Lack of interopability between vendors' systems has long been a thorn in the side of both Unified Communications and Telepresence. At VoiceCon this week, though, Cisco is moving to let its products work better with vendors -- and that could help spur interest in both technologies, especially among smaller companies.Laurent Philonenko, vice president and general manager of Cisco's Unified Communications business unit, told me that Cisco is trying to break down the silos between collaboration applications and devices with new interoperability and integration for third-party applications such as Microsoft Office Communicator and devices like the iPhone. Philonenko acknowledged that when you put technology in silos, "it doesn't really work." I couldn't agree more.
Sharing Unified Communications On the UC front, Cisco announced new desktop integration for Cisco and Microsoft clients, tightened WebEx's UC integration, and also introduced mobile management for contact centers.
Cisco UC Integration for Cisco WebEx Connect & Microsoft Office Communicator (MOC) is designed to offer seamless, native collaboration with Cisco UC. You could use MOC for presence and IM, for example, but also use Cisco call control with Unified Communications Manager.
It's all based on Ciscoï¿¼s Unified Client Services Framework (CSF) middleware abstraction layer that can interface with Cisco or third-party apps on whatever desktop client you choose. Eventually, Cisco plans to presence and messaging as well as APIs to allow integration with vertical applications such as Sametime. Availability is expected later in 2009. Pricing has not yet been announced.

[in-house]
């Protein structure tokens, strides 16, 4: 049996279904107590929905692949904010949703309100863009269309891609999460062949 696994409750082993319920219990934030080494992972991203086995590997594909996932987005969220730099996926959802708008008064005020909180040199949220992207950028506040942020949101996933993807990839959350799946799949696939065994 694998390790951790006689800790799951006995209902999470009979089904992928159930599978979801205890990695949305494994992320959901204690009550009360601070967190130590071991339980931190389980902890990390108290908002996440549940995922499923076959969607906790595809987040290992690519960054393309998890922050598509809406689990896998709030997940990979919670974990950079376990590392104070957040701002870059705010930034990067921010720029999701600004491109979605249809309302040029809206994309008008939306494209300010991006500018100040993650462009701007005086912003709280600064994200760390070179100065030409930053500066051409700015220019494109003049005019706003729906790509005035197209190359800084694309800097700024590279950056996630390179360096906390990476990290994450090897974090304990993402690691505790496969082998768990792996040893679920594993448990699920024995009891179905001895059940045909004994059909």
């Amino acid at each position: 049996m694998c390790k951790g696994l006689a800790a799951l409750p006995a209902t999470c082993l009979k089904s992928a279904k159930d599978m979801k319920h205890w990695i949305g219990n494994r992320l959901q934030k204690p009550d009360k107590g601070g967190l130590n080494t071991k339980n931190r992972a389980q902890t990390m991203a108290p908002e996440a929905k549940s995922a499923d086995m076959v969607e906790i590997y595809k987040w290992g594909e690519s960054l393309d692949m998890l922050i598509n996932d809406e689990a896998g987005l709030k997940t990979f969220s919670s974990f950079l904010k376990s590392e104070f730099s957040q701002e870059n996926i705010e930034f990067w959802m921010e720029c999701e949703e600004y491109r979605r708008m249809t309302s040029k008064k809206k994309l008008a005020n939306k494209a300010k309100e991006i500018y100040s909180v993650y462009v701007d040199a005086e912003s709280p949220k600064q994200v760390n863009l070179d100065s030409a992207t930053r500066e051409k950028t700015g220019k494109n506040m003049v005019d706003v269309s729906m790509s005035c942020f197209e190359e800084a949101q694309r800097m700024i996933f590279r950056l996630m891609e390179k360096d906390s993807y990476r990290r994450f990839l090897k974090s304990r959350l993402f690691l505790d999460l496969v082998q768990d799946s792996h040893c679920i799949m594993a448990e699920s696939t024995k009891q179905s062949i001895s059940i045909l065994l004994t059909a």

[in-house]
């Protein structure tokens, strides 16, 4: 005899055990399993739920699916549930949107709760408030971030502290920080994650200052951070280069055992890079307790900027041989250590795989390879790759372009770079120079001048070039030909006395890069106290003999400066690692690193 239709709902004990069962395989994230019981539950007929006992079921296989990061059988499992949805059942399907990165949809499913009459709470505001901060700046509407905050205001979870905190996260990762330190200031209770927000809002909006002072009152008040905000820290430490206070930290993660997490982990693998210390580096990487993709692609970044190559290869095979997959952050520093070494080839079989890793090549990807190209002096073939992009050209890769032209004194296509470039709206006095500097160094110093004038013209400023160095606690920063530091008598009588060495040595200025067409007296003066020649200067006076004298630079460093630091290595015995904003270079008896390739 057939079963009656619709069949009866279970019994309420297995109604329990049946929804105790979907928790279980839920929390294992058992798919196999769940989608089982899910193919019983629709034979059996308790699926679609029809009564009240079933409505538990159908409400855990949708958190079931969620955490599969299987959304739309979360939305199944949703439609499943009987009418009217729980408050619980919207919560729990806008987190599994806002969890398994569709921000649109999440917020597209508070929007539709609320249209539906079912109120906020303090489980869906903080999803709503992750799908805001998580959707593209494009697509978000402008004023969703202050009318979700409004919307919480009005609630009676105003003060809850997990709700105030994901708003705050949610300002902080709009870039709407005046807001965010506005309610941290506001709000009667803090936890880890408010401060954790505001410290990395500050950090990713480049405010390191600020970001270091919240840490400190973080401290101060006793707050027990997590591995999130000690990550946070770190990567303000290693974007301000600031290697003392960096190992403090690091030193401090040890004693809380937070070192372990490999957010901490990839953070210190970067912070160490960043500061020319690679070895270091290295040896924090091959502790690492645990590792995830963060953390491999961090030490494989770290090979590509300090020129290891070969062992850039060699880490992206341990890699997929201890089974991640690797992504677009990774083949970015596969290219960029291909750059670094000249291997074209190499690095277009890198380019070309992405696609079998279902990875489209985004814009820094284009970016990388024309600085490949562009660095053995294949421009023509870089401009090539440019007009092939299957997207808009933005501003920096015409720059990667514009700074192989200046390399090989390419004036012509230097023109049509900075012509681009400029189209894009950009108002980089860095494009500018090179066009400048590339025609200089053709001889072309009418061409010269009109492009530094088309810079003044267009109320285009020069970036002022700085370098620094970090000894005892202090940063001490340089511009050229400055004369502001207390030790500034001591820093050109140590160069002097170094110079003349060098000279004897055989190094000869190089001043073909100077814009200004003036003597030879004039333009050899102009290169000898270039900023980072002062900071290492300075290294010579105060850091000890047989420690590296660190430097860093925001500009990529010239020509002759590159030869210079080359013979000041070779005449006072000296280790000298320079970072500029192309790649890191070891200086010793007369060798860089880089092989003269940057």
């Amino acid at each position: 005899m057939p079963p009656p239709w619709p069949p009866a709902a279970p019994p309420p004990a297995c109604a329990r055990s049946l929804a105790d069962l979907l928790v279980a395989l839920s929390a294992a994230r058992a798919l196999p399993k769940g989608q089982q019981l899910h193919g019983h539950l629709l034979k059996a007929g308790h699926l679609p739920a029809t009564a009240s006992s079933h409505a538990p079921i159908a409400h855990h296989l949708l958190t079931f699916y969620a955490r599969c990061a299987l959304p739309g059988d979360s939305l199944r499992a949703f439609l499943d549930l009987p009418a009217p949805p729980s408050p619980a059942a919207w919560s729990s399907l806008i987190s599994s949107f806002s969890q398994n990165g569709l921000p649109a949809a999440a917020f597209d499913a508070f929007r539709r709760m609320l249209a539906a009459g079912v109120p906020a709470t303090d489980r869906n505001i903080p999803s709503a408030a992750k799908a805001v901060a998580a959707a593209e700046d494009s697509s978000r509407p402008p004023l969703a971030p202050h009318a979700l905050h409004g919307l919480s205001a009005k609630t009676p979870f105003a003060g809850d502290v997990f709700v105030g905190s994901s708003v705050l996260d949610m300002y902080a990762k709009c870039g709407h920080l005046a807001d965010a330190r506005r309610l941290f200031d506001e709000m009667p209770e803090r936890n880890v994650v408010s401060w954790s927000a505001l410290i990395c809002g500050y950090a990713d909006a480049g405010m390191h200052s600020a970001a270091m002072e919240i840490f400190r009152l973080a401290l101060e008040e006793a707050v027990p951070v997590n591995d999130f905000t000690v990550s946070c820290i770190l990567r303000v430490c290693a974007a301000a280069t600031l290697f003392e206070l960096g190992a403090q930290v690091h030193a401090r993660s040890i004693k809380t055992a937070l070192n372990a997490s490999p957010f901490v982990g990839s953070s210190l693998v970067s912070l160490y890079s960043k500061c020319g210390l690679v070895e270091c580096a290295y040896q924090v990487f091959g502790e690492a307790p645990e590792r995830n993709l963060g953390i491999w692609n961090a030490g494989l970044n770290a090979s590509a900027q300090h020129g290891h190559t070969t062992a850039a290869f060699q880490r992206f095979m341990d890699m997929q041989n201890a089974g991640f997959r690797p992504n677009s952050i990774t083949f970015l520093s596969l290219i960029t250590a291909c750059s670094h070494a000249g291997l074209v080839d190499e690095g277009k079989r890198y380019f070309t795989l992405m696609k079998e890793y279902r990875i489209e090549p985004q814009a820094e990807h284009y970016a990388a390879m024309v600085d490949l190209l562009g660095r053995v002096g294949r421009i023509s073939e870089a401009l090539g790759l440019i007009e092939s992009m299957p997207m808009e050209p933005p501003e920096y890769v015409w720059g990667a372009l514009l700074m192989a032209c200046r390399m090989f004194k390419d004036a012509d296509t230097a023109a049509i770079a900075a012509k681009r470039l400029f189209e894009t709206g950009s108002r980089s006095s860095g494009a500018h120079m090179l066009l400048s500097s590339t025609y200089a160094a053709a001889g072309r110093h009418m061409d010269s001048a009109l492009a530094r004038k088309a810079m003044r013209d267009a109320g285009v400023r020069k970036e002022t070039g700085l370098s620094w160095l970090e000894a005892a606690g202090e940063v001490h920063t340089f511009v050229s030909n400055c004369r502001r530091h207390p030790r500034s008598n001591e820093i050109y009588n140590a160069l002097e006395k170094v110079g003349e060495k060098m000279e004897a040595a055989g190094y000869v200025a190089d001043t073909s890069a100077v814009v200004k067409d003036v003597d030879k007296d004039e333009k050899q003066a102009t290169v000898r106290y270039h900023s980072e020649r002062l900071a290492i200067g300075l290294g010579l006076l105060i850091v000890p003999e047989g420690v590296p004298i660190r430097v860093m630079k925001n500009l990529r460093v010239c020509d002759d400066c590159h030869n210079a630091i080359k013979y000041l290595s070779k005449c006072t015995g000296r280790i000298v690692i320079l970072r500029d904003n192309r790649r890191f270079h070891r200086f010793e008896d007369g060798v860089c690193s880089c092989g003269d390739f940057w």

If you ask me, this kind of interoperability -- and, frankly, much more -- is going to be required if UC is going to catch on with small and midsize businesses. It's unrealistic to expect companies to rip up their existing systems and install brand new everything to get these capabilities. But if companies can leverage their existing infrastructures for UC, they might actually give it a shot.
Sharing Telepresence In Telepresence, Cisco unveiled "any to any video collaboration" and "high-definition interoperability" to let Cisco TelePresence sessions include video from any standards-based (H.323) HD videoconferencing system (but not HP's Halo) as well as standard definition video conferencing, WebEx, and desktop video applications like Microsoft Office Communicator. The HD components are expected to be available in the fourth quarter of 2009.
This is a big step, as it vastly extends the universe of devices and players that can communicate with each other -- including cheaper systems often used by smaller companies. And it represents a big shift for Cisco, which had focused on the quality of its solutions, not their ability to communicate with a wide range of users.
Other Telepresence announcements included TelePresence Extended Reach, which is intended to spread the technology to smaller companies by delivering HD-quality 720p resolution over 1.5Mbps (T1) Internet connections.
Cisco also announced the Cisco TelePresence System (CTS) 1300 Series -- with one 65-inch screen and three cameras -- for use in standard conference rooms with up to six participants. The unit is expected to cost around $80,000 when it becomes available in the next few months. That's considerably less than the full-scale Cisco Telepresence Room setups.
Finally, Cisco is hoping to extend the usefulness of Telepresence rooms with TelePresence Event Controls and Recording Studio, a set of controls designed to make it easy to create and host various kinds of events and make video recordings.